How To Be A Good Plant Parent, According To An Indoor Plant Expert
Ensure your house plants are in optimum health with these expert tips
Indoor plants add life and vibrancy to any interior, but there’s more to caring for house plants than the occasional watering.
Viva spoke with Richard DeGrandpre, owner of Plant Workshop Ltd, which oversees Auckland’s inner-city indoor plant havens Monstera, Little Babies, MonsterPots, and Bonsai of New Zealand to get his tips on caring for house plants.
It turns out successfully caring for indoor plants is a little more complicated than watering, misting leaves and repotting them from time to time. If you’ve got a fern that’s forever limp or a peace lily that never blooms, you might want to consider the philosophical and psychological aspects of plant care, which “underpins people’s successes and failures in rearing a houseful of plants”.
“You can roughly classify people as having either a passive or active approach to plants,” says Richard. “Some own plants as decoration, wanting them to be static decor with the same needs as a paperweight. This is passive.
“Others have a more active approach, tracking the life signs and growth of the plants, and getting the rewards of noticing the particular occurrences of new growth. Those more in the latter camp, of course, have more success with plants, as they have more of a personal relationship with them and are not burdened by having to water and prune, or keep an eye out for plant pests like scale, mealybug and spider mite.”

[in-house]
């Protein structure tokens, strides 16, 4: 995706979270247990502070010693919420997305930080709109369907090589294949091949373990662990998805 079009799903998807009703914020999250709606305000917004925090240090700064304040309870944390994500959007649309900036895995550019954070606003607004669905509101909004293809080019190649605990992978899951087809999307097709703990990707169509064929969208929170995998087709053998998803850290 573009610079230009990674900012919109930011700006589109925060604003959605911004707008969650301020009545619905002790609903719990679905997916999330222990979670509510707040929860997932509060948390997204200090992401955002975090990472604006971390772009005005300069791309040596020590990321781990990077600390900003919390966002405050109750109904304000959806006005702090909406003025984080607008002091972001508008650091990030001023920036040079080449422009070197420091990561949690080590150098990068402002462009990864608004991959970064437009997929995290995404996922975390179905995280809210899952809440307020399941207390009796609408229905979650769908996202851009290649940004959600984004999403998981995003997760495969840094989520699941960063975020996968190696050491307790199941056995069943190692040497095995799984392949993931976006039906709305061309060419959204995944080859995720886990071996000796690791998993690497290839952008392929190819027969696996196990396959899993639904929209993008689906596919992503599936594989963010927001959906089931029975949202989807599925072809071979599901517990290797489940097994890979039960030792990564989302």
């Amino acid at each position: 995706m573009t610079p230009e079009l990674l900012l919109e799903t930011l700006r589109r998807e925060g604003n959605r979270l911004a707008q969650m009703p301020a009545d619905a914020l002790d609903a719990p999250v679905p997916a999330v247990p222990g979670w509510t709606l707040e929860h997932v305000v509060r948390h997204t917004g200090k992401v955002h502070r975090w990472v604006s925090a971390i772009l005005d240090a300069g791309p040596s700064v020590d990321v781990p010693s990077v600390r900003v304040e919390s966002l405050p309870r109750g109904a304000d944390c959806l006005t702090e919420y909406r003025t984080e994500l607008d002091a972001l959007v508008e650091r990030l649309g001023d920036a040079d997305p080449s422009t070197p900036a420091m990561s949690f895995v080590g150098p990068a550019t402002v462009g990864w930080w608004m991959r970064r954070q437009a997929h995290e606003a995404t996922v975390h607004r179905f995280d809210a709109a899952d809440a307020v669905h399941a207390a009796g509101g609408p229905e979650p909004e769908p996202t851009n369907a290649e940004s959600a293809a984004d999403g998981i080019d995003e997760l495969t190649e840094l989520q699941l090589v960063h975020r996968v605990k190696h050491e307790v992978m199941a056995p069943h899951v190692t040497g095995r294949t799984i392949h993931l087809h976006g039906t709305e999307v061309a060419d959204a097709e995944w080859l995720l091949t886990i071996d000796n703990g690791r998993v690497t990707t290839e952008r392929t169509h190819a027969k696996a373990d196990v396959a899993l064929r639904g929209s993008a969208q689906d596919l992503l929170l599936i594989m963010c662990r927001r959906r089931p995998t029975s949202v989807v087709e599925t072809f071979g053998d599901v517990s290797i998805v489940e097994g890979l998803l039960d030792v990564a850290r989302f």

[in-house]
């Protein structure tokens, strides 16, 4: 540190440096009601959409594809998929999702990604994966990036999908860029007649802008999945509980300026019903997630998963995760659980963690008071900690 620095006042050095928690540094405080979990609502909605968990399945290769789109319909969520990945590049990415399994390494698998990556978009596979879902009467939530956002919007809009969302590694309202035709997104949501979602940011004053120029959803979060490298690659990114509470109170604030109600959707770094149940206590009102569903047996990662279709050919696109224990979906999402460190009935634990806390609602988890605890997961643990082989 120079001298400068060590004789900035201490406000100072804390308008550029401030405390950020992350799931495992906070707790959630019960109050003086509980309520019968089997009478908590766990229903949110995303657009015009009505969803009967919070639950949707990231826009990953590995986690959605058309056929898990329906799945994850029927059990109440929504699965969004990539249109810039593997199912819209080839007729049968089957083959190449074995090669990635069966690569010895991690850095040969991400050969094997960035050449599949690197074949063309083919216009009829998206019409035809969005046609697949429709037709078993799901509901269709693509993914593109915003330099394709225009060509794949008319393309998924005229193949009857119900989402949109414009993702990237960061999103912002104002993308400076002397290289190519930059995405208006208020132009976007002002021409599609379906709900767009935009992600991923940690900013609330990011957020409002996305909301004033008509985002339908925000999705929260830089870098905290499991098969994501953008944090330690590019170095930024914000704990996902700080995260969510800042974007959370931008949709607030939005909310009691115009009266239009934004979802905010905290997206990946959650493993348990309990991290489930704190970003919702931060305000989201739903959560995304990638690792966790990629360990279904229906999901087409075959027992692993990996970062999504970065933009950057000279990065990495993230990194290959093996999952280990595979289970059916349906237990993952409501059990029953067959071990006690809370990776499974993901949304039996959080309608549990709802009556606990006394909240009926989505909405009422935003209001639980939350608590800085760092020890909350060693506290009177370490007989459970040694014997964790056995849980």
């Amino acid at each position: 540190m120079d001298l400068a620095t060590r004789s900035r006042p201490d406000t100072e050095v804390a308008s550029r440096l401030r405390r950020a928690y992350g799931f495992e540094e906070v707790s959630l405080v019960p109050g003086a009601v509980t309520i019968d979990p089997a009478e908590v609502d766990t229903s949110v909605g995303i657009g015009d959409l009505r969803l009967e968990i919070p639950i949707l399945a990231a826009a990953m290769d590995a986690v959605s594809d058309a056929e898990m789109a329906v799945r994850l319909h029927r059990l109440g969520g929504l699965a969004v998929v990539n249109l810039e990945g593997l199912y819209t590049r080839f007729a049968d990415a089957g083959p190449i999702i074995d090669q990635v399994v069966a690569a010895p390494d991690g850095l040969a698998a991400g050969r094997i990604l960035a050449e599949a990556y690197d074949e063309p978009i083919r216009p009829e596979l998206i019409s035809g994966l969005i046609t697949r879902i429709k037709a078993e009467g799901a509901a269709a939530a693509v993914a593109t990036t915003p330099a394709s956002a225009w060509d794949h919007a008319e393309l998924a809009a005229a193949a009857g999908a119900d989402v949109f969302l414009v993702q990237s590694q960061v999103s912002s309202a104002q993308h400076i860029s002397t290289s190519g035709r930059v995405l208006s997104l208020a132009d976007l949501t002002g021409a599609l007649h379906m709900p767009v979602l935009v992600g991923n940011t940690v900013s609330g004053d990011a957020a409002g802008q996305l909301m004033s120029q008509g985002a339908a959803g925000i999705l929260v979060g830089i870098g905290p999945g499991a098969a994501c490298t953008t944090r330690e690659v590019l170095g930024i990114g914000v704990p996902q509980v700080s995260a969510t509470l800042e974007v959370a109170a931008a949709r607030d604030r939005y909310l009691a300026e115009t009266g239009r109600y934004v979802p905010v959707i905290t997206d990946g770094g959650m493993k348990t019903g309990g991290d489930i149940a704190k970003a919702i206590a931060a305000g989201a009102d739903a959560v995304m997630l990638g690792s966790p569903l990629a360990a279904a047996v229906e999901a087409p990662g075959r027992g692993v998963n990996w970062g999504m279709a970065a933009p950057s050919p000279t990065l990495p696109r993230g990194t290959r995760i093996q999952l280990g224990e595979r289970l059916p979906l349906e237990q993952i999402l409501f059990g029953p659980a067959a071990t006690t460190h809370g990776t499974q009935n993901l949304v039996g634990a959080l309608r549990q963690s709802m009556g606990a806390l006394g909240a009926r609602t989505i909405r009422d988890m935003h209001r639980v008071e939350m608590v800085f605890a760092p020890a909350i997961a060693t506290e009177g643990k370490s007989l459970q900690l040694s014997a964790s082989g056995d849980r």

So, asking your plants how their day was might not be so crazy after all? It's encouraged. Pay attention to your green mates and attend to their needs as you would a friend. Do they need some fresh air, a drink, a little walk around the house to a new spot? To some, plants are inanimate objects that add to the decor of their home, to others they’re a lush and fulfilling addition to home life. Those in the latter may be rewarded with healthier plants.
But now for some basics, because those plants really do need more than conversation and attention to care for them.
Viva: How often should I water my plants?
Richard: Overwatering is by far the greatest threat to plants. I believe people water too frequently for psychological reasons, i.e., watering to get it over with, so they no longer need to worry about watering, or about the plant getting dry and dying. This is the better-safe-than-sorry approach that alleviates the immediate concern but nevertheless leads to plants getting root rot. Damaged roots cannot deliver moisture to the leaves and this often leads to further overwatering, because people think the browning leaves are a sign of under-watering.
Ultimately, there is a small minority of plants that are unforgiving when they dry out (mostly ferns and ficus), but for most, drying out is the best way to avoid over-watering your plants. Nearly any plant that has any detectable moisture at the surface of the soil, or feels heavy in its plastic container, does not need watering.
How do I know if a plant needs repotting? How often should I be repotting?
If the plant is still in a plastic pot, you can squeeze hard around the base. It the plant is root-bound, it will be stiff, if not, it will compress. It’s best not to repot unless it’s very root-bound. The less excess soil, the warmer the root environment, and the better growth you get. Roots that are not in contact with soil are just being kept unnecessarily cool, with the soil acting as an insulator. Plus, with less soil, the less likely you’ll over-water the plant because it dries out faster.
Any tips for repotting?
When repotting, soak it well the day before, so its soil falls away from the roots, rather than tearing away. Cut away the plastic container first if need be, or cut the plant out at the edges of the ceramic pot with a saw.